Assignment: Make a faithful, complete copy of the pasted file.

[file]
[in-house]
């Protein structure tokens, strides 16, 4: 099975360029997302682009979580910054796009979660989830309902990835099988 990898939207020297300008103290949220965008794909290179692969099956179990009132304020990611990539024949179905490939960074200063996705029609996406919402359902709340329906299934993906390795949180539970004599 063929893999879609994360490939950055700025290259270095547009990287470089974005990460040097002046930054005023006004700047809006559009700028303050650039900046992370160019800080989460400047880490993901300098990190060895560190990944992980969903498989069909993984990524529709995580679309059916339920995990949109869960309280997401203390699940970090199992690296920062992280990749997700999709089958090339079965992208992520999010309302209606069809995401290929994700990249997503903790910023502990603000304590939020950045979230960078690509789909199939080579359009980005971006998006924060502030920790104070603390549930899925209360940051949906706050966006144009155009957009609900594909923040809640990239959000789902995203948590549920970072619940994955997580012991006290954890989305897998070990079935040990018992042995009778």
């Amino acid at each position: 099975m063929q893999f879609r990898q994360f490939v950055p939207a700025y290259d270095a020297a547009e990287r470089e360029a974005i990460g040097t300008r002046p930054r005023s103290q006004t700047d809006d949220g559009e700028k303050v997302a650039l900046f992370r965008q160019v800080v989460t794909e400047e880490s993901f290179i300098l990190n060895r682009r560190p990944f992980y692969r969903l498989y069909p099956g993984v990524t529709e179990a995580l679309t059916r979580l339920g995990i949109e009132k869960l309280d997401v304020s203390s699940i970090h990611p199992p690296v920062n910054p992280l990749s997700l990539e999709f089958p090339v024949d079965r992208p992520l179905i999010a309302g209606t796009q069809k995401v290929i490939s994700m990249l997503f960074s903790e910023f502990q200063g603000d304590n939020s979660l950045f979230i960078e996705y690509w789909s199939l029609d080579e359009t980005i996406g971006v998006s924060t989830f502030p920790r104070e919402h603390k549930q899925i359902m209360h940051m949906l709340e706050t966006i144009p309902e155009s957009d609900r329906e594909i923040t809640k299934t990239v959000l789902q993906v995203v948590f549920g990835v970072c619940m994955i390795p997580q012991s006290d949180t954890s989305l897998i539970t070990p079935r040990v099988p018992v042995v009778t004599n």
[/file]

[in-house]
């Protein structure tokens, strides 16, 4: 099975360029997302682009979580910054796009979660989830309902990835099988 990898939207020297300008103290949220965008794909290179692969099956179990009132304020990611990539024949179905490939960074200063996705029609996406919402359902709340329906299934993906390795949180539970004599 063929893999879609994360490939950055700025290259270095547009990287470089974005990460040097002046930054005023006004700047809006559009700028303050650039900046992370160019800080989460400047880490993901300098990190060895560190990944992980969903498989069909993984990524529709995580679309059916339920995990949109869960309280997401203390699940970090199992690296920062992280990749997700999709089958090339079965992208992520999010309302209606069809995401290929994700990249997503903790910023502990603000304590939020950045979230960078690509789909199939080579359009980005971006998006924060502030920790104070603390549930899925209360940051949906706050966006144009155009957009609900594909923040809640990239959000789902995203948590549920970072619940994955997580012991006290954890989305897998070990079935040990018992042995009778």
């Amino acid at each position: 099975m063929q893999f879609r990898q994360f490939v950055p939207a700025y290259d270095a020297a547009e990287r470089e360029a974005i990460g040097t300008r002046p930054r005023s103290q006004t700047d809006d949220g559009e700028k303050v997302a650039l900046f992370r965008q160019v800080v989460t794909e400047e880490s993901f290179i300098l990190n060895r682009r560190p990944f992980y692969r969903l498989y069909p099956g993984v990524t529709e179990a995580l679309t059916r979580l339920g995990i949109e009132k869960l309280d997401v304020s203390s699940i970090h990611p199992p690296v920062n910054p992280l990749s997700l990539e999709f089958p090339v024949d079965r992208p992520l179905i999010a309302g209606t796009q069809k995401v290929i490939s994700m990249l997503f960074s903790e910023f502990q200063g603000d304590n939020s979660l950045f979230i960078e996705y690509w789909s199939l029609d080579e359009t980005i996406g971006v998006s924060t989830f502030p920790r104070e919402h603390k549930q899925i359902m209360h940051m949906l709340e706050t966006i144009p309902e155009s957009d609900r329906e594909i923040t809640k299934t990239v959000l789902q993906v995203v948590f549920g990835v970072c619940m994955i390795p997580q012991s006290d949180t954890s989305l897998i539970t070990p079935r040990v099988p018992v042995v009778t004599n």